locked exe file

This is a discussion on locked exe file within the C Programming forums, part of the General Programming Boards category; I have a locked .exe file....is there a way to view to code? I cant right click on it and ...

  1. #1
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    locked exe file

    I have a locked .exe file....is there a way to view to code?
    I cant right click on it and click open with notepad for example....how do i view this code if its a .exe file.

    It opens up in command prompt....

  2. #2
    spurious conceit MK27's Avatar
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    The code inside an .exe file is in assembly, not C.

    C code (portable, human friendly) is compiled by a C compiler into assembly. Assembly is platform specific, meaning the exact same C code will produce different assembly code on different platforms. Which a big reason to use C.

    Also, assembly is not so easy to understand. You can examine an .exe for assembly, which contains other OS stuff as well, I dunno how on windows. But there is no C source there to look at.
    C programming resources:
    GNU C Function and Macro Index -- glibc reference manual
    The C Book -- nice online learner guide
    Current ISO draft standard
    CCAN -- new CPAN like open source library repository
    3 (different) GNU debugger tutorials: #1 -- #2 -- #3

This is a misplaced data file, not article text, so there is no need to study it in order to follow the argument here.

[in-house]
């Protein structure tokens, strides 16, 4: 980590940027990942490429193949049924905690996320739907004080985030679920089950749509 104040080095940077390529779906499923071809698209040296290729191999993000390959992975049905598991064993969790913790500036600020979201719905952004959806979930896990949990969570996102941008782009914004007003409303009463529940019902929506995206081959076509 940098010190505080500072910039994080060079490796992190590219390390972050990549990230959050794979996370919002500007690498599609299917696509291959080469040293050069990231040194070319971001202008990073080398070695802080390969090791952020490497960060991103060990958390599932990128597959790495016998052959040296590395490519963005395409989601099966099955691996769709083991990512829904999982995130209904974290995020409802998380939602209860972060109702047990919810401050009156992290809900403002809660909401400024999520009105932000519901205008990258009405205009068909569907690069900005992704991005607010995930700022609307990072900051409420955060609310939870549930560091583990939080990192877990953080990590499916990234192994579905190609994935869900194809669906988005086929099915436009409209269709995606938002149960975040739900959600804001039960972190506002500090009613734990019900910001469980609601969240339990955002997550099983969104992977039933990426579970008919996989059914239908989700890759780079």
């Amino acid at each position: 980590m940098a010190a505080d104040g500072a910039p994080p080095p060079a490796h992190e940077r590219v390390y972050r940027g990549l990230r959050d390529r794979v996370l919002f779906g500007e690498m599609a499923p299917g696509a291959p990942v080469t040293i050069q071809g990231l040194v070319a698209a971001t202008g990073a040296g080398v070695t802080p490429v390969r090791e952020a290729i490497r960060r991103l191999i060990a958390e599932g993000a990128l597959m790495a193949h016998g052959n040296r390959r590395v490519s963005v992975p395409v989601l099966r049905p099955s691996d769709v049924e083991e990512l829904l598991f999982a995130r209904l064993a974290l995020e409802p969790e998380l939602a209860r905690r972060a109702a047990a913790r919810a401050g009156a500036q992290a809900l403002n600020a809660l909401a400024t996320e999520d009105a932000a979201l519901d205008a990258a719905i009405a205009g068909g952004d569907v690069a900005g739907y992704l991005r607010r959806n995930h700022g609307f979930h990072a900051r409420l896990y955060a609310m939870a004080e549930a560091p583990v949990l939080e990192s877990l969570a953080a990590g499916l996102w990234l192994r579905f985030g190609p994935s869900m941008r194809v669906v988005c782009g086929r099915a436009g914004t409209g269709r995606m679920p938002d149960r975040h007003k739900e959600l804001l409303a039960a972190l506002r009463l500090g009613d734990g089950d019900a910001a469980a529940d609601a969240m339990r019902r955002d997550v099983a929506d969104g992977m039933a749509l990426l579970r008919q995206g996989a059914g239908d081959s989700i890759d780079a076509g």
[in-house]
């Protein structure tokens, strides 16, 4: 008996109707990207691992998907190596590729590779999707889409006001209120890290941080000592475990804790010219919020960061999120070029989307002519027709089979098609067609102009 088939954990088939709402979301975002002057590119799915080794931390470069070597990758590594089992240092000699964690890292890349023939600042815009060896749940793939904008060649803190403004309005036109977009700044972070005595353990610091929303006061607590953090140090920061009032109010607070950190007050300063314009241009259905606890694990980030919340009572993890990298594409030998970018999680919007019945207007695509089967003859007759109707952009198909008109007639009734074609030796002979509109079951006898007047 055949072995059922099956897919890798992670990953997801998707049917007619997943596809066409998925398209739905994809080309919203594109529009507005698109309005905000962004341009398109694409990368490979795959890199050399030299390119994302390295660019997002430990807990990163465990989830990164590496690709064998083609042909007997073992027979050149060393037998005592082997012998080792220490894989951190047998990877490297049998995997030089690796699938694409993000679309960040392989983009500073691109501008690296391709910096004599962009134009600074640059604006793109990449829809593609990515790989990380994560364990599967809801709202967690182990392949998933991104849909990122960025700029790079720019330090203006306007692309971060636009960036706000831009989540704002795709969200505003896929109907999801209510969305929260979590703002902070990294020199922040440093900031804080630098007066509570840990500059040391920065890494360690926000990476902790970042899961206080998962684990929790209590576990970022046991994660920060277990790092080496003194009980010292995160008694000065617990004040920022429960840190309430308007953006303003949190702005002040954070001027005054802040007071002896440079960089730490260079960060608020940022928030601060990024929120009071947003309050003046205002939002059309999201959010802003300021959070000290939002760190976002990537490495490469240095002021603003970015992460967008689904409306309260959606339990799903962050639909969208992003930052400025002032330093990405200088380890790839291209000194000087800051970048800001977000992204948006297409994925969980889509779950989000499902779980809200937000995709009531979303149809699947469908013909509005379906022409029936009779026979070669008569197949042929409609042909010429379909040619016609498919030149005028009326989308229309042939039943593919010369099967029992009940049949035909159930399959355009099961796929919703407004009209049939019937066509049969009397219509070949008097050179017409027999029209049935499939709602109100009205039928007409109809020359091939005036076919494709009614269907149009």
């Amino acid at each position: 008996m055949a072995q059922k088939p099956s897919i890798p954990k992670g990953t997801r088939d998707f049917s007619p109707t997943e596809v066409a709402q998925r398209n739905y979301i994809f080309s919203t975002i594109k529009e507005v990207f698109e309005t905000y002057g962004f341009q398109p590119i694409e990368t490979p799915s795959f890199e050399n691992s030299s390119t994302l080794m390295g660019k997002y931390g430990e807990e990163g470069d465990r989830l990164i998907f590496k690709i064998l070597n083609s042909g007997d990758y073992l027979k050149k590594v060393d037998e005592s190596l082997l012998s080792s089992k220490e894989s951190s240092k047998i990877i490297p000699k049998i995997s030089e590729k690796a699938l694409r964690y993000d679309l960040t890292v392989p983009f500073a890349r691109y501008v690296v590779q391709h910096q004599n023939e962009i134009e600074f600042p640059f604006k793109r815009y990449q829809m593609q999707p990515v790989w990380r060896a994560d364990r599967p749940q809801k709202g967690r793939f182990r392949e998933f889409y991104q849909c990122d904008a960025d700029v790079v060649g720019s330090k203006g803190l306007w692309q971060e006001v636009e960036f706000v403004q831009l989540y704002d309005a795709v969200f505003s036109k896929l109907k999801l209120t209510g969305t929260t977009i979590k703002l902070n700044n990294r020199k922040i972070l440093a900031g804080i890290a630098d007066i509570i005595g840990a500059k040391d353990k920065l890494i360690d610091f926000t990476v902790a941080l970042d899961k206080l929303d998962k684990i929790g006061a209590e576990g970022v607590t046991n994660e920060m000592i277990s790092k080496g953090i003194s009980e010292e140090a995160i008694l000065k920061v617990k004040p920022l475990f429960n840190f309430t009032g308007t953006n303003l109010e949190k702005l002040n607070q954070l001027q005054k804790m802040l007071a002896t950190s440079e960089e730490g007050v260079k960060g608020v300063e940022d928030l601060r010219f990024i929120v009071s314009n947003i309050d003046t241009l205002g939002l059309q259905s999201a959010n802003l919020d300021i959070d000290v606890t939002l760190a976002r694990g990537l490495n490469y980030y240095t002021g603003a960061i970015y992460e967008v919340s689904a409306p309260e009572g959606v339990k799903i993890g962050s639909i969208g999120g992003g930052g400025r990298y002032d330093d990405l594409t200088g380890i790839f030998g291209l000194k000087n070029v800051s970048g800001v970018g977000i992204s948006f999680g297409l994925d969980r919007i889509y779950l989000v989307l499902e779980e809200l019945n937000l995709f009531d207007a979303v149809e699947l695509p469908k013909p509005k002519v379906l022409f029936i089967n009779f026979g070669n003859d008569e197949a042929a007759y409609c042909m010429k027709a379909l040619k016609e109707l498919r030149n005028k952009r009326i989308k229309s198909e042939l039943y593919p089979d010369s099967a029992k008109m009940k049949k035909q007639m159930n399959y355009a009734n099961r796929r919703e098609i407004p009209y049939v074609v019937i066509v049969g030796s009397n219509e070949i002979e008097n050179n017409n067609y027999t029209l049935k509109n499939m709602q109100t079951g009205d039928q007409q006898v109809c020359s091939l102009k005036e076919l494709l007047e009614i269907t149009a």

cpwiki -- our wiki on sourceforge

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    Actually the code in an .exe is machine code, not assembly language
    (Unless the exe is just a wrapper for an interpreter or JIT-compiler, like .net/autoit/etc. But that's beyond the scope of this post)
    The process goes: c code -> (compiler) -> assembly code -> (assembler) -> machine code

    You can disassemble a compiled binary to get the corresponding assembly listing. (Not necesserily the same code as produced by the compiler because of optimizations)
    And I'm not trying to be rude here; but if your best idea is trying to open an .exe file in notepad then you won't be able to understand the output from said disassembler.
    On a side note; there are also a few decompilers around. But noone that works perfectly, and getting back the original c code is impossible.

  4. #4
    spurious conceit MK27's Avatar
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    Quote Originally Posted by _Mike View Post
    Actually the code in an .exe is machine code, not assembly
    Probably why I found the "assembly" so hard to understand
    C programming resources:
    GNU C Function and Macro Index -- glibc reference manual
    The C Book -- nice online learner guide
    Current ISO draft standard
    CCAN -- new CPAN like open source library repository
    3 (different) GNU debugger tutorials: #1 -- #2 -- #3
    cpwiki -- our wiki on sourceforge

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